Fishing in the Rain
Bass fishing in the rain can be a very rewarding experience when you know what to expect. The first and most important step is buying a good quality rain suit, along with comfortable rubber boots to keep on hand for when the rainy day arrives. Nothing will ruin a day of fishing like the pain of “jungle rot” after hours of plodding around in soggy shoes. Next on the list is what, how, and where you plan to fish. Bass behave differently in the rain than they do on a sunny day, so let’s take a look into the psyche of the rainy day bass.
Rainy days are wonderful for fishing! However, the combination of cloud cover and the distorted light from the rain drops bouncing off the lake’s surface creates a very low visibility situation for the bass. As such, you are best to use black lures, or at least a very dark/opaque colored bass lures so that they can see the contrast against the dim background. Anything translucent, shiny, or sparkly will just camouflage the lure amidst the dancing light beneath the water. Just think of those gothic kids on TV, wearing all black and with obnoxious bad attitudes. That’s what your lure needs to be on the rainy days.
Can You Hear Me Now?
Have you ever been underwater in a swimming pool when it started raining? If so you will know that it creates a sort of white noise or vibration that muffles most other sounds. Keep this in mind when you are choosing your bass lure. A small rooster tail is a killer choice in calm water, but during a downpour it will be like a silent ghost underwater.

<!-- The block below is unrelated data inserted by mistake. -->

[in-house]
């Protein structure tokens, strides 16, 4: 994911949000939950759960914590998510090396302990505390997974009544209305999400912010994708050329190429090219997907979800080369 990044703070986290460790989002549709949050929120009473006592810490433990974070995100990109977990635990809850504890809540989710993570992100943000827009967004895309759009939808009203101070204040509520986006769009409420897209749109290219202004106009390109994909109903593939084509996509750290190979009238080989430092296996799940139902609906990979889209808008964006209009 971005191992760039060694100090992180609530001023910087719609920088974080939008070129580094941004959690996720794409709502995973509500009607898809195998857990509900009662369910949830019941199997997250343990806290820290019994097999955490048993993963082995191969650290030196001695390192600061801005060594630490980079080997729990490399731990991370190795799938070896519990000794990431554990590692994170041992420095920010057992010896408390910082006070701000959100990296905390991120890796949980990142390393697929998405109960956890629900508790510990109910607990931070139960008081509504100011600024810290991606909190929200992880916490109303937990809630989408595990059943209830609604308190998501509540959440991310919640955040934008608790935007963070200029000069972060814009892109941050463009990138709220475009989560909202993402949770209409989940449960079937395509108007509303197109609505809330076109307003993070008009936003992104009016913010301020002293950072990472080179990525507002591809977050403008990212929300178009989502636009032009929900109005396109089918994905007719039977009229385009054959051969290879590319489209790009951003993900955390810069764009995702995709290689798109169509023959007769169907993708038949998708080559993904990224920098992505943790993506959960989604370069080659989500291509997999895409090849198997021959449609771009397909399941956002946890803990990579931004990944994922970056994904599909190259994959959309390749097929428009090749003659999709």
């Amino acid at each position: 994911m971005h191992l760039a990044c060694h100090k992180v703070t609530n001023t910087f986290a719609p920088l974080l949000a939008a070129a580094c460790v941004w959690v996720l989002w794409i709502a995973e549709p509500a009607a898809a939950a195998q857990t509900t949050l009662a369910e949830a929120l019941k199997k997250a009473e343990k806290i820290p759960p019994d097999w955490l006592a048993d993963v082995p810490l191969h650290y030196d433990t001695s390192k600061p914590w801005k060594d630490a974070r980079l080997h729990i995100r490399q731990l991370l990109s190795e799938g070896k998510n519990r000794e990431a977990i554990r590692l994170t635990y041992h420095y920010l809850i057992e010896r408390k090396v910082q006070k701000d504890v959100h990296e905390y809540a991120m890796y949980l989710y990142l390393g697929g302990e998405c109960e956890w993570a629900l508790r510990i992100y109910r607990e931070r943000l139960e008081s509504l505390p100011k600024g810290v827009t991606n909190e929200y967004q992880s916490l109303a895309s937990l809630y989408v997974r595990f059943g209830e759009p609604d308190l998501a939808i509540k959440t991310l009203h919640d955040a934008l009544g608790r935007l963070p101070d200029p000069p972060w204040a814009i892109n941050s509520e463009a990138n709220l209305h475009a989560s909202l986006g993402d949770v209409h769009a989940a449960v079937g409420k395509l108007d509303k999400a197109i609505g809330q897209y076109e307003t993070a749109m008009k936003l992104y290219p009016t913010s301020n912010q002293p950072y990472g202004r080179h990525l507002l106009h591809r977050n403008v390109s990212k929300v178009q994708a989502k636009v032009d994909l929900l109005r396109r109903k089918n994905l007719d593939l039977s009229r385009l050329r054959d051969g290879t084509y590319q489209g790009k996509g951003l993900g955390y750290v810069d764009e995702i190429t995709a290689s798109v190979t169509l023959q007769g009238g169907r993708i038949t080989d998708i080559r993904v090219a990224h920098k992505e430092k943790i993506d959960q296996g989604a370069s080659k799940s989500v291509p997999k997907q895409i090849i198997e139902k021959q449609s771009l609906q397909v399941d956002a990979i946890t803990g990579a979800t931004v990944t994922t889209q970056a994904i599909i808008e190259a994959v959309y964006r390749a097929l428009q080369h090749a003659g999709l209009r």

Think about animals that would become active in the rain and likely be jumping into the water. Frogs get frisky and jump too far into the water in their carelessness. Large bugs such as beetles, crickets, and grasshoppers get pummeled and confused by the rain, then crash onto the water. Every type of insect imagined will be caught in runoff water and drained down to the lake surface. Lures like Hula Poppers, or really any medium sized “Popping” or “Bubbling” lure will work great to mimic a stranded creature on the water’s surface. The top water is where the bass will be hunting for their prey, so give them what they are looking for!
Oh Where, Oh Where, Did My Big Ol’ Bass Go?
Oh where, o where can they be?
Location can become a little trickier when the water begins to rise. As the water level rises, bass will almost always move closer to the shore of low-lying areas. Well, I say bass move closer to shore, but in reality nearly all fish move closer to shore. This is something people often don’t think about, but it makes total sense. If you are fishing on a dam or elevated area and the waters rise a few inches, what happens? Not much, because the ledge or complete drop-off is too steep to really change the conditions.
However, what happens to the areas where the ground is nearly level with the water? That’s right, it starts to flood and disappear as the normally dry land is submerged. As the water rises in these low lying areas all types of grubs, earthworms, grasshoppers, and every other creepy crawly that the bass love become suddenly accessible. The smaller prey fish know this as well, so the newly submerged areas are like an all you can eat buffet for hungry bass. The bass can eat gut-loaded prey fish as they peruse the shallow waters, and they get two meals in one! Cast your line along the bank in these areas and you are sure to find the bass’ favorite new foul-weather dining spot!